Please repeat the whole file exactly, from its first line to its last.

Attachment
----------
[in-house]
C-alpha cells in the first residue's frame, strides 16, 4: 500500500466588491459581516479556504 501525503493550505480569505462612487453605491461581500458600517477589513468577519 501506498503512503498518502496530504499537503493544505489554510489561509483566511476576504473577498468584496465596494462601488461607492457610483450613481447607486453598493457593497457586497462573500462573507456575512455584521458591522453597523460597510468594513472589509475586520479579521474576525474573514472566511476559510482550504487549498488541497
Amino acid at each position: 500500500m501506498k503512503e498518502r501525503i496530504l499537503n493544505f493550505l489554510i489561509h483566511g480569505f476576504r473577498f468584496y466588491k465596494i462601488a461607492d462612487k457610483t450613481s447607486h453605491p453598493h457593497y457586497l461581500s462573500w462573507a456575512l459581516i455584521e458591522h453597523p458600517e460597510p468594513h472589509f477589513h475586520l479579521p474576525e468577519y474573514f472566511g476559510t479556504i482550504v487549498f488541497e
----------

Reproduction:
[in-house]
C-alpha cells in the first residue's frame, strides 16, 4: 500500500466588491459581516479556504 501525503493550505480569505462612487453605491461581500458600517477589513468577519 501506498503512503498518502496530504499537503493544505489554510489561509483566511476576504473577498468584496465596494462601488461607492457610483450613481447607486453598493457593497457586497462573500462573507456575512455584521458591522453597523460597510468594513472589509475586520479579521474576525474573514472566511476559510482550504487549498488541497
Amino acid at each position: 500500500m501506498k503512503e498518502r501525503i496530504l499537503n493544505f493550505l489554510i489561509h483566511g480569505f476576504r473577498f468584496y466588491k465596494i462601488a461607492d462612487k457610483t450613481s447607486h453605491p453598493h457593497y457586497l461581500s462573500w462573507a456575512l459581516i455584521e458591522h453597523p458600517e460597510p468594513h472589509f477589513h475586520l479579521p474576525e468577519y474573514f472566511g476559510t479556504i482550504v487549498f488541497e